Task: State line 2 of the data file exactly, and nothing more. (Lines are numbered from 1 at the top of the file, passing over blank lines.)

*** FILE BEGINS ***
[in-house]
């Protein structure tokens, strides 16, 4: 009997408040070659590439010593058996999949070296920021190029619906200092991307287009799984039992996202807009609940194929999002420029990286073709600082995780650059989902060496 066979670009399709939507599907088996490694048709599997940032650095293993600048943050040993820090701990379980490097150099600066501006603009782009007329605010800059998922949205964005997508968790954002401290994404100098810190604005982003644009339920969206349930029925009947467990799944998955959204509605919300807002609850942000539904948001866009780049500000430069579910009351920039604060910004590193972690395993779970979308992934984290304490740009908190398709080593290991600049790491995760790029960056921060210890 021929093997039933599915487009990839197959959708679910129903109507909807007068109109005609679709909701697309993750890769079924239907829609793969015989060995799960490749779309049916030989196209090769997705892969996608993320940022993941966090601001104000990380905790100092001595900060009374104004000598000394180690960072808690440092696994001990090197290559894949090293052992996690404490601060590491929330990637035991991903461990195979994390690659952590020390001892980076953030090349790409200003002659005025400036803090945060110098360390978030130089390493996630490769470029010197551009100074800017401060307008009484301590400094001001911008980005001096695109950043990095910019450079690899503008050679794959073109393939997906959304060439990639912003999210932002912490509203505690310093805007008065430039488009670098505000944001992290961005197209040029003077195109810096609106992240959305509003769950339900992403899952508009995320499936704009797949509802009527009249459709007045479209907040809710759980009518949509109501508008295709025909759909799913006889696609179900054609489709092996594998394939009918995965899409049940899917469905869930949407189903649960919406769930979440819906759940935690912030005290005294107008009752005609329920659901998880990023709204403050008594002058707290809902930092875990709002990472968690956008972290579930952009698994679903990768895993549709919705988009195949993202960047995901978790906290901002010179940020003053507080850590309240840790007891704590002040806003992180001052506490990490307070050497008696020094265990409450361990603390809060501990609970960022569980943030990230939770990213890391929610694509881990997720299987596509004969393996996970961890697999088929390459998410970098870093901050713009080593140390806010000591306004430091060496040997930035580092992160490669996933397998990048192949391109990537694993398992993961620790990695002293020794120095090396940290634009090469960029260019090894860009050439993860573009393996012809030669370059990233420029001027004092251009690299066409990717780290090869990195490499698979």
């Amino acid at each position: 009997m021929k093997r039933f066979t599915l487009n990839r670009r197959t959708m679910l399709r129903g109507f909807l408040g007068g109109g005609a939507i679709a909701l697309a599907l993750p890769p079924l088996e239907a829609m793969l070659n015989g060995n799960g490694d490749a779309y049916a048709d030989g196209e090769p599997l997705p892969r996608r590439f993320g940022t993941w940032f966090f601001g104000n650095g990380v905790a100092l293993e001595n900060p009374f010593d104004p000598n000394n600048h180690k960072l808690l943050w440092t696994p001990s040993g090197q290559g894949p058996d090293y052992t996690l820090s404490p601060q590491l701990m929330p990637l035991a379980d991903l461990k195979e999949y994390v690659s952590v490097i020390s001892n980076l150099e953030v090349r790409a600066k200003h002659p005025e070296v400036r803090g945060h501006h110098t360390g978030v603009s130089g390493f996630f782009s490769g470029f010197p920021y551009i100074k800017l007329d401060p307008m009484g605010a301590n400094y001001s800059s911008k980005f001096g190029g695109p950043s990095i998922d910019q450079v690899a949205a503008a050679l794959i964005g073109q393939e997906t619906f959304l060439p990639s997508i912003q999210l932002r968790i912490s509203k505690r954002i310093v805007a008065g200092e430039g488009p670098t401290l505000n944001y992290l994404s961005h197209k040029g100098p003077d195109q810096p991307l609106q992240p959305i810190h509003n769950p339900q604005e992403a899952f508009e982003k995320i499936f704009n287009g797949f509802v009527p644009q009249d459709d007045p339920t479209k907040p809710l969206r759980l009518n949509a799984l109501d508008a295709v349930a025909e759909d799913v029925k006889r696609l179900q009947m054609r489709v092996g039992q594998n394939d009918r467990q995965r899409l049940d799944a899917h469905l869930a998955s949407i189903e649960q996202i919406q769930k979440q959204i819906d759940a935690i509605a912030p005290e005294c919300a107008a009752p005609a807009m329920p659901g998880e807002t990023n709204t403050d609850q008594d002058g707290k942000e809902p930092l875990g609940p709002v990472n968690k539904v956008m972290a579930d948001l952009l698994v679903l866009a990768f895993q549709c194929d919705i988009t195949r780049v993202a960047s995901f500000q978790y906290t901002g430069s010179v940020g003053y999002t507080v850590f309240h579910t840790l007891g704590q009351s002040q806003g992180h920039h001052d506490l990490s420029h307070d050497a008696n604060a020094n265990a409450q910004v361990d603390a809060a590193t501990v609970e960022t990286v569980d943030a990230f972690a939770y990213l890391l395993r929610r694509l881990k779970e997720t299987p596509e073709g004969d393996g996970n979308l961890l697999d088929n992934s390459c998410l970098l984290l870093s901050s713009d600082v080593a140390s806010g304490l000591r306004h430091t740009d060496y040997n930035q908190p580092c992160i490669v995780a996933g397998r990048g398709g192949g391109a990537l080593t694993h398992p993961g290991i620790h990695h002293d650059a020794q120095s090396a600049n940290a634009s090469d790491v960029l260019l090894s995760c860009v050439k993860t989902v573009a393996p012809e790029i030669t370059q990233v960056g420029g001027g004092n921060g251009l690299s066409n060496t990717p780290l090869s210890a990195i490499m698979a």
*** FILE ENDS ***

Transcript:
């Protein structure tokens, strides 16, 4: 009997408040070659590439010593058996999949070296920021190029619906200092991307287009799984039992996202807009609940194929999002420029990286073709600082995780650059989902060496 066979670009399709939507599907088996490694048709599997940032650095293993600048943050040993820090701990379980490097150099600066501006603009782009007329605010800059998922949205964005997508968790954002401290994404100098810190604005982003644009339920969206349930029925009947467990799944998955959204509605919300807002609850942000539904948001866009780049500000430069579910009351920039604060910004590193972690395993779970979308992934984290304490740009908190398709080593290991600049790491995760790029960056921060210890 021929093997039933599915487009990839197959959708679910129903109507909807007068109109005609679709909701697309993750890769079924239907829609793969015989060995799960490749779309049916030989196209090769997705892969996608993320940022993941966090601001104000990380905790100092001595900060009374104004000598000394180690960072808690440092696994001990090197290559894949090293052992996690404490601060590491929330990637035991991903461990195979994390690659952590020390001892980076953030090349790409200003002659005025400036803090945060110098360390978030130089390493996630490769470029010197551009100074800017401060307008009484301590400094001001911008980005001096695109950043990095910019450079690899503008050679794959073109393939997906959304060439990639912003999210932002912490509203505690310093805007008065430039488009670098505000944001992290961005197209040029003077195109810096609106992240959305509003769950339900992403899952508009995320499936704009797949509802009527009249459709007045479209907040809710759980009518949509109501508008295709025909759909799913006889696609179900054609489709092996594998394939009918995965899409049940899917469905869930949407189903649960919406769930979440819906759940935690912030005290005294107008009752005609329920659901998880990023709204403050008594002058707290809902930092875990709002990472968690956008972290579930952009698994679903990768895993549709919705988009195949993202960047995901978790906290901002010179940020003053507080850590309240840790007891704590002040806003992180001052506490990490307070050497008696020094265990409450361990603390809060501990609970960022569980943030990230939770990213890391929610694509881990997720299987596509004969393996996970961890697999088929390459998410970098870093901050713009080593140390806010000591306004430091060496040997930035580092992160490669996933397998990048192949391109990537694993398992993961620790990695002293020794120095090396940290634009090469960029260019090894860009050439993860573009393996012809030669370059990233420029001027004092251009690299066409990717780290090869990195490499698979």